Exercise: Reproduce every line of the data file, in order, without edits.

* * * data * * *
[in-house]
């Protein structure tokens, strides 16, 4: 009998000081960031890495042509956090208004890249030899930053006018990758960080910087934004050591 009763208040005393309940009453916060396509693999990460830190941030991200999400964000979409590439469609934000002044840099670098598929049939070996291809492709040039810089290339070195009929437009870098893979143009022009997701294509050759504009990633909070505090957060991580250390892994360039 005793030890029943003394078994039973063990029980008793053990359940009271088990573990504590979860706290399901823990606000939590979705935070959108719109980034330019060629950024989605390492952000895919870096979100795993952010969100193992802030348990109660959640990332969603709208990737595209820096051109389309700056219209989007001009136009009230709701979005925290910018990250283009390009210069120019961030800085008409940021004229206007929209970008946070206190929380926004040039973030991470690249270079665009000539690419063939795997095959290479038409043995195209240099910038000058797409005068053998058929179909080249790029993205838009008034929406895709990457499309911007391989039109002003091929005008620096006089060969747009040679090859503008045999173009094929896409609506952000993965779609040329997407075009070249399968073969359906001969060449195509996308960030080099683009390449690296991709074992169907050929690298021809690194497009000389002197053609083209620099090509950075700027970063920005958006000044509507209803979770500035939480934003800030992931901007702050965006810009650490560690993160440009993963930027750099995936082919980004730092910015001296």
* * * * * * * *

[in-house]
């Protein structure tokens, strides 16, 4: 009998000081960031890495042509956090208004890249030899930053006018990758960080910087934004050591 009763208040005393309940009453916060396509693999990460830190941030991200999400964000979409590439469609934000002044840099670098598929049939070996291809492709040039810089290339070195009929437009870098893979143009022009997701294509050759504009990633909070505090957060991580250390892994360039 005793030890029943003394078994039973063990029980008793053990359940009271088990573990504590979860706290399901823990606000939590979705935070959108719109980034330019060629950024989605390492952000895919870096979100795993952010969100193992802030348990109660959640990332969603709208990737595209820096051109389309700056219209989007001009136009009230709701979005925290910018990250283009390009210069120019961030800085008409940021004229206007929209970008946070206190929380926004040039973030991470690249270079665009000539690419063939795997095959290479038409043995195209240099910038000058797409005068053998058929179909080249790029993205838009008034929406895709990457499309911007391989039109002003091929005008620096006089060969747009040679090859503008045999173009094929896409609506952000993965779609040329997407075009070249399968073969359906001969060449195509996308960030080099683009390449690296991709074992169907050929690298021809690194497009000389002197053609083209620099090509950075700027970063920005958006000044509507209803979770500035939480934003800030992931901007702050965006810009650490560690993160440009993963930027750099995936082919980004730092910015001296």